The Nanny Diaries
Starring: Scarlett Johansson, Laura Linney, Nicholas Art, Chris Evans
Directors: Shari Springer Berman and Robert Pulcini
More than an hour into The Nanny Diaries, the film's main character, lost-in-Manhattan New Jersey girl Annie (Scarlett Johansson, right), sits in Central Park and muses, in a Woody Allen-esque monologue, about her predicament. Having fluffed a job interview at an investment bank, she has taken a job as a child-carer for a wealthy New York family.
Annie fancies herself as a bit of an anthropologist, and she's concerned about 'going native'. She frets that instead of merely observing the seemingly alien antics of the city's high-society figures, she is fast becoming absorbed into their world, unable to cast a critical eye on her subjects' peculiar rituals as she becomes emotionally attached to them. The only way out, Annie thinks, is to cut the links and leave.
Of course, she fails - and her failure mirrors that of The Nanny Diaries. Instead of sticking to its brief - to satirise the quirks and excesses of the Big Apple's moneyed elite, as does the novel on which it is based - the film veers into feel-good territory. Instead of offering a forensic study of the city's power-brokers and their socialite spouses, filmmakers Shari Springer Berman and Robert Pulcini retreat into telling a conventional story, conventionally, with a degree of sympathy for their subjects that undermines the attempt to lampoon them.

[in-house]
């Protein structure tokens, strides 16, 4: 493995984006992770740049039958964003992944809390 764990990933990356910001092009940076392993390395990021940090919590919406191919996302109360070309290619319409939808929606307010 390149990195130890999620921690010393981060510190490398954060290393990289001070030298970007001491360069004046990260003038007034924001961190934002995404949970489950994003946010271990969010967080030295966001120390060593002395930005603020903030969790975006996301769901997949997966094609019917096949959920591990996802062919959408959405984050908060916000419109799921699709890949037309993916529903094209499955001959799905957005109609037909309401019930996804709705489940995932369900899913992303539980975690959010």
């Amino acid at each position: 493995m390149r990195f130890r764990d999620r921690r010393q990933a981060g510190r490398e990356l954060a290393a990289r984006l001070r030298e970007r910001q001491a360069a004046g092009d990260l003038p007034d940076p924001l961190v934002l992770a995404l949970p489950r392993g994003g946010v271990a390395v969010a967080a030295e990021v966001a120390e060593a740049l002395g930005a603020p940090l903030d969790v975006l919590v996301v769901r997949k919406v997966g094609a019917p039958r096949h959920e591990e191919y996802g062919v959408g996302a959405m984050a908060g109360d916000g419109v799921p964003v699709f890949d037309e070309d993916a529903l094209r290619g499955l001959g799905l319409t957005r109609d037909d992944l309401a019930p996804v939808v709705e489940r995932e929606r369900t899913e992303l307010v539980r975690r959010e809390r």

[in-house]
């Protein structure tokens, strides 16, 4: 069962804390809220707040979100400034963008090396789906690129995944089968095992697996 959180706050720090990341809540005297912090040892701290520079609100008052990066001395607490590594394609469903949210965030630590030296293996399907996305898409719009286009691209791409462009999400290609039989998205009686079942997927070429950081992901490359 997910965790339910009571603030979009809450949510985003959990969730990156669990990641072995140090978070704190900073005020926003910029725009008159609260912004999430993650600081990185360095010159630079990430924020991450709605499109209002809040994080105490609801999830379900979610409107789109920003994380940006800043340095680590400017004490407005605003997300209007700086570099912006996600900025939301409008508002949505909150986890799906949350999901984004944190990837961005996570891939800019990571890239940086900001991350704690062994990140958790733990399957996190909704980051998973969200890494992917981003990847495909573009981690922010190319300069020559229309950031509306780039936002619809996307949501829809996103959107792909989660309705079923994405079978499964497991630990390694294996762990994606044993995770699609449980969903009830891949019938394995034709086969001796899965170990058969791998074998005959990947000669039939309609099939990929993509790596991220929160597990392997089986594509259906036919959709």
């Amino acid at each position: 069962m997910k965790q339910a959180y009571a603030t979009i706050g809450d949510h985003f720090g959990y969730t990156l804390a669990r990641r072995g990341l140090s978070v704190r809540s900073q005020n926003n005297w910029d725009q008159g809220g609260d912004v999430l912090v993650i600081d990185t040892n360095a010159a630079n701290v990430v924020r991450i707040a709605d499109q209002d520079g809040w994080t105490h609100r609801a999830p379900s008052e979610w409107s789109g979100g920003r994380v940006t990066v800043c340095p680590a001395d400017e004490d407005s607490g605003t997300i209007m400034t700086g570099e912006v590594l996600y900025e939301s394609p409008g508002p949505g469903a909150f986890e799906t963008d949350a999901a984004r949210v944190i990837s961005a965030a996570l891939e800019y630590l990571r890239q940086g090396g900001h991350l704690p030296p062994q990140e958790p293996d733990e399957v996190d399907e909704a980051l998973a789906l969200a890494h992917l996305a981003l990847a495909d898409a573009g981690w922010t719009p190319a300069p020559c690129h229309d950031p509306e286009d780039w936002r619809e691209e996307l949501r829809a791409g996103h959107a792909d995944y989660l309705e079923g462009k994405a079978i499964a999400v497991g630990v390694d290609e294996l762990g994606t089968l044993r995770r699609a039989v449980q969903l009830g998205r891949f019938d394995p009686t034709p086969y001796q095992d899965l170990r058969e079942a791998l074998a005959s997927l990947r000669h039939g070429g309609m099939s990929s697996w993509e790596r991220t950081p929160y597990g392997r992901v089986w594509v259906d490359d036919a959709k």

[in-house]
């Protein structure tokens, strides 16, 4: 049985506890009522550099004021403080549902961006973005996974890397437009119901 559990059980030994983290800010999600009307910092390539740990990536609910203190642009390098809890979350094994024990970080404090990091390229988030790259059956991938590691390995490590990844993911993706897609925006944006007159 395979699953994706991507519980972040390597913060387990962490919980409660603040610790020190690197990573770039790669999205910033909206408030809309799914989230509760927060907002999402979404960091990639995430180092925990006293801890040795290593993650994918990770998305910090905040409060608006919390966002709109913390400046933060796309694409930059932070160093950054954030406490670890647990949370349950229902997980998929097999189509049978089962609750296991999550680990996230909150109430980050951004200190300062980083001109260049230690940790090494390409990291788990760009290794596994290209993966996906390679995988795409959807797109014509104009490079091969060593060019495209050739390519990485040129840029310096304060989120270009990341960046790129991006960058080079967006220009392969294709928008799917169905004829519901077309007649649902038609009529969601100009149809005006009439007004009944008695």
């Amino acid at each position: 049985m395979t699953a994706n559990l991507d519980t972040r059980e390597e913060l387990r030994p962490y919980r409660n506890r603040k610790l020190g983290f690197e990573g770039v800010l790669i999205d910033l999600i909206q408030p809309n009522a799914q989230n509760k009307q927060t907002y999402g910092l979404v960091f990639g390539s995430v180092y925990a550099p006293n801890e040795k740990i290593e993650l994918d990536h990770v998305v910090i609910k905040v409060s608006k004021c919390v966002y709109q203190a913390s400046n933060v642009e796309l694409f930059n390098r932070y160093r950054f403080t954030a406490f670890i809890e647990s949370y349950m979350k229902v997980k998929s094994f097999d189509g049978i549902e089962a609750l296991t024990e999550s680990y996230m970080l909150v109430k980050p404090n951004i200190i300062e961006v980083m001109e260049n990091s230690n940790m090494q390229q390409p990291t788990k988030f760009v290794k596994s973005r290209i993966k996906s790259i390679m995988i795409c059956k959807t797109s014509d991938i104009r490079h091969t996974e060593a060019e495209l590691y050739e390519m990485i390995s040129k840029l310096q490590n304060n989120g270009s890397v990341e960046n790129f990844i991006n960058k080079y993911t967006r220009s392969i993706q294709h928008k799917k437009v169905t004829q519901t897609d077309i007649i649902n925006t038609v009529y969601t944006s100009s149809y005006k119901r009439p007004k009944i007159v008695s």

The Nanny Diaries begins promisingly, as Annie's po-faced narration introduces the weird world of New York's upper class in a manner akin to an anthropological study. The film's opening sequence is set in a natural history museum, in which the high-fliers and their nannies are presented as two specimens. That sets the scene for Annie's entrance, as she leaves university with a business studies degree and a possible future at an investment bank. Her botched interview and an attack of self-doubt usher in an animated sequence showing archetypal New York movers, from Tribeca fashionistas to big-shot lawyers. And then comes an encounter with the affluent Mrs X (Laura Linney) and her troublesome son, Grayer (Nicholas Art, above).
So begins Annie's life as a long-suffering minder for the boy. The burden of her new job seems lightened by a budding relationship with Grayer's handsome, rich-boy neighbour (Chris Evans), but in fact it's just made more problematic. And it's from there that The Nanny Diaries loses its edge. Although Annie's initial forays into New York's social elite are presented as anthropological fieldwork of sorts (their rituals are portrayed as foreign rites, complete with a soundtrack of tribal drumming), her immersion in that world and her sympathy for Grayer and Mrs X (herself an angst-ridden, lost soul trapped in a loveless marriage with unfaithful absentee-husband Paul Giamatti) undermines the film's potential as a scorching satire.
The Nanny Diaries is screening now